New York - The al Hewar Center, in collaboration with the Washington Moroccan American Club led by Hassan Samrhouni and journalist Said el Ouafi, is organizing a panel discussion on the life of Morocco’s famous resister Mohamed Ben Abdelkrim el Khattabi. The event will take place on Wednesday, February 22 at 8 pm and will consider the pivotal role played by Abdelkrim el Khattabi in fighting Spanish colonialism in northern Morocco.
New York – The al Hewar Center, in collaboration with the Washington Moroccan American Club led by Hassan Samrhouni and journalist Said el Ouafi, is organizing a panel discussion on the life of Morocco’s famous resister Mohamed Ben Abdelkrim el Khattabi. The event will take place on Wednesday, February 22 at 8 pm and will consider the pivotal role played by Abdelkrim el Khattabi in fighting Spanish colonialism in northern Morocco.
With rudimentary means, Abdelkrim el Khattabi fiercely resisted Spanish colonialism and became a venerated figure in many countries that were subjected to colonialism. Through the guerrilla tactics he adopted, he set an example for resistance to colonial power and showed oppressed people in the colonies that it was possible to defeat the colonizers, or at least to inflict cause heavy losses on them. His guerrilla tactics are known to have influenced Ho Chi Minh, Mao Zedong, and Che Guevara.
Abdelkrim El Khattabi was born in 1882 in Ajdir in the Rif region in northern Morocco, where he received a traditional education. He subsequently studied in Teoutan, later finishing at the Qarawine Univesrity in Fez. Upon completion of his studies in 1906, he settled in Melilla (a Spanish enclave in northern Morocco) where he worked as a teacher and translator. He also worked as a journalist for the Spanish newspaper el Telegrama del Rif. He was fluent in Spanish and Arabic.
Before becoming the most fierce opponent of Spanish rule in northern Morocco, especially in the Rif area, Abdelkrim first worked closely and coexisted with the Spaniards until the end of World War I when he, his brother, and his father discovered the real colonialist and expansionist intention of Spanish rule in Morocco.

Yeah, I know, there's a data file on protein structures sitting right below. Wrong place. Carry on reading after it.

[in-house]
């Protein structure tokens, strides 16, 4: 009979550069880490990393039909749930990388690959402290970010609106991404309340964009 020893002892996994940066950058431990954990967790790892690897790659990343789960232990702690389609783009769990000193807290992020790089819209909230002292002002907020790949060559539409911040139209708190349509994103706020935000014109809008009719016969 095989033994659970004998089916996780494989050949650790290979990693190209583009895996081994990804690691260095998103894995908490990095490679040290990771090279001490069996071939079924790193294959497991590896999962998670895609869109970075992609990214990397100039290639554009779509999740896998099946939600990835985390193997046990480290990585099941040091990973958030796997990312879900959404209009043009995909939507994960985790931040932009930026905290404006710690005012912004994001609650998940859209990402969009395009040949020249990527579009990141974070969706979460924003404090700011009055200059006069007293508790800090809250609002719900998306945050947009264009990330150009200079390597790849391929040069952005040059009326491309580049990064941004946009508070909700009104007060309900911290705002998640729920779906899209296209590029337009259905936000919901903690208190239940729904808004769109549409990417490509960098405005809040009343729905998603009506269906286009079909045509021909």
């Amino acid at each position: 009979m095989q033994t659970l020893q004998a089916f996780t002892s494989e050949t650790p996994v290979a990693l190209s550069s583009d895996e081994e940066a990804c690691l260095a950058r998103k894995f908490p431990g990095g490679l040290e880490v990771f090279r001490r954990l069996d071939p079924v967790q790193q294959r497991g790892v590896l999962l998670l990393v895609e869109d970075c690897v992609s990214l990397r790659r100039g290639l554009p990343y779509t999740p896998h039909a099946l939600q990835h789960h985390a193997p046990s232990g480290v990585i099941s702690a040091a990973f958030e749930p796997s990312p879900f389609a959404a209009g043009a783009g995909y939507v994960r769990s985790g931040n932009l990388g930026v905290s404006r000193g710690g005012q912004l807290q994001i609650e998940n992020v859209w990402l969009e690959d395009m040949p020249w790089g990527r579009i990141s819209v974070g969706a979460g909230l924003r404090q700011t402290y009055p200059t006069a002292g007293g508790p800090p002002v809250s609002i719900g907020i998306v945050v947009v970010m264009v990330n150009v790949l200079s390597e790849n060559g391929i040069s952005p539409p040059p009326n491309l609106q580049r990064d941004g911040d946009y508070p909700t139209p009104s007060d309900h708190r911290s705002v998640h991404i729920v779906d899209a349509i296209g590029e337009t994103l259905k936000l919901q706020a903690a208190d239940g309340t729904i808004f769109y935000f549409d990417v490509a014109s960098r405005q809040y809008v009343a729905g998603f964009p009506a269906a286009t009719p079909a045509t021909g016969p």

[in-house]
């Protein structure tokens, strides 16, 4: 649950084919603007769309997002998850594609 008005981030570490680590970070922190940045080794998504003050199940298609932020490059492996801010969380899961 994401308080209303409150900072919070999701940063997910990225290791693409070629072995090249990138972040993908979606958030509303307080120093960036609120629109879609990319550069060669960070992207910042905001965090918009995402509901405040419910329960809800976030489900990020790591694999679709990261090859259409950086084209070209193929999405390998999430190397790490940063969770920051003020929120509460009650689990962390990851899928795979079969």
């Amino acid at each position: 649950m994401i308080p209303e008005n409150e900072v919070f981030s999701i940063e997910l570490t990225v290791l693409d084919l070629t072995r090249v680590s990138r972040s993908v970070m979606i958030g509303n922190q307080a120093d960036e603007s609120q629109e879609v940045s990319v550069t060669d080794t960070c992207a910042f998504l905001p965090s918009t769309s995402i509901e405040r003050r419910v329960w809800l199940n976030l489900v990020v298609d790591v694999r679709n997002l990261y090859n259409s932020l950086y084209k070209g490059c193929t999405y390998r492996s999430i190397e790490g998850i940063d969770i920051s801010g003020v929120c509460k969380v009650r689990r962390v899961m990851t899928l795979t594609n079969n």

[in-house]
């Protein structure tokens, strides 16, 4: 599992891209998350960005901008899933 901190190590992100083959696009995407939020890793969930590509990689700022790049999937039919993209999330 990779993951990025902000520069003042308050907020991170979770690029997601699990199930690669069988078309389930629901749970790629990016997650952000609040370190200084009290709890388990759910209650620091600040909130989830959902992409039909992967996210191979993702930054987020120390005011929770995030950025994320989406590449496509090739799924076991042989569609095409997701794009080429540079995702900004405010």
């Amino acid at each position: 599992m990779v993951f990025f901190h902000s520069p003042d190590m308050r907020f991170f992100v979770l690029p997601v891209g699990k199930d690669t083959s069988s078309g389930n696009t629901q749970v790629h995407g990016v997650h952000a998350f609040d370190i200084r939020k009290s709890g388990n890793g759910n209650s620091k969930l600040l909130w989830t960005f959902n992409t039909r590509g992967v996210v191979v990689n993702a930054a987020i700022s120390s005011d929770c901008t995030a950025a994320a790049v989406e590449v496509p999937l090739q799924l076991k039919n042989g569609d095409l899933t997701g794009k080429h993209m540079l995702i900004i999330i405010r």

Alarmed by the Spaniard’s plans to subject Moroccans in the north to their unflinching will, Abdelkrim decided to stage an organized armed struggle in order to put an end to Spanish penetration in northern Morocco. In July 1921, Abdelkrim inflicted a historic defeat on the Spanish soldiers who were led by the arrogant General Manuel Fernandez Silvestre. The General never took the warning of Abdelkrim seriously and thought that he was going to crush Abdelkrim’s resistance in a matter of hours.
To the General’s dismay, and after he had successfully attacked a sizable number of Spanish outposts in late June, on July 22, 1921, Abdelkrim launched his assault on the Spanish outposts located at Anoual. After three weeks of fierce battles at Anoual, and thanks to their troops’ knowledge of the field and their unheard-of courage, 14,000 Spaniards perished in tragic conditions, while the rest of Spanish garrisons were forced to retreat to Melilla.
General Silvestre perished during the fighting, although the cause of his death have never been determined. Some say he died during the fighting and others say that he committed suicide.
After its crushing defeat, and up until 1926, Spain used lethal force several times against the defenseless population of the Rif. Many scholars, such as Sebastian Balfour and Maria Rosa de Madariaga, have concluded that Spain used chemical weapons against the Rifains, though chemical weapons were banned by the Treaty of Versailles of 1919, which Spain had signed.
In May 1926, after being subjected to heavy attacks for several months from Spanish and French forces with a combined total of 250,000 soldiers, Abdelkrim surrendered to the French, signaling the end of his heroic resistance.
Abdelkrim was later deported to the island of La Reunion, where he lived until 1947. On his way to southern France, where he was due to spend the rest of his life, he took advantage of the stopover of his ship in Port Said in Egypt, where he managed to flee and seek asylum. He died in Egypt in 1963.
Edited by Jasmine Davey
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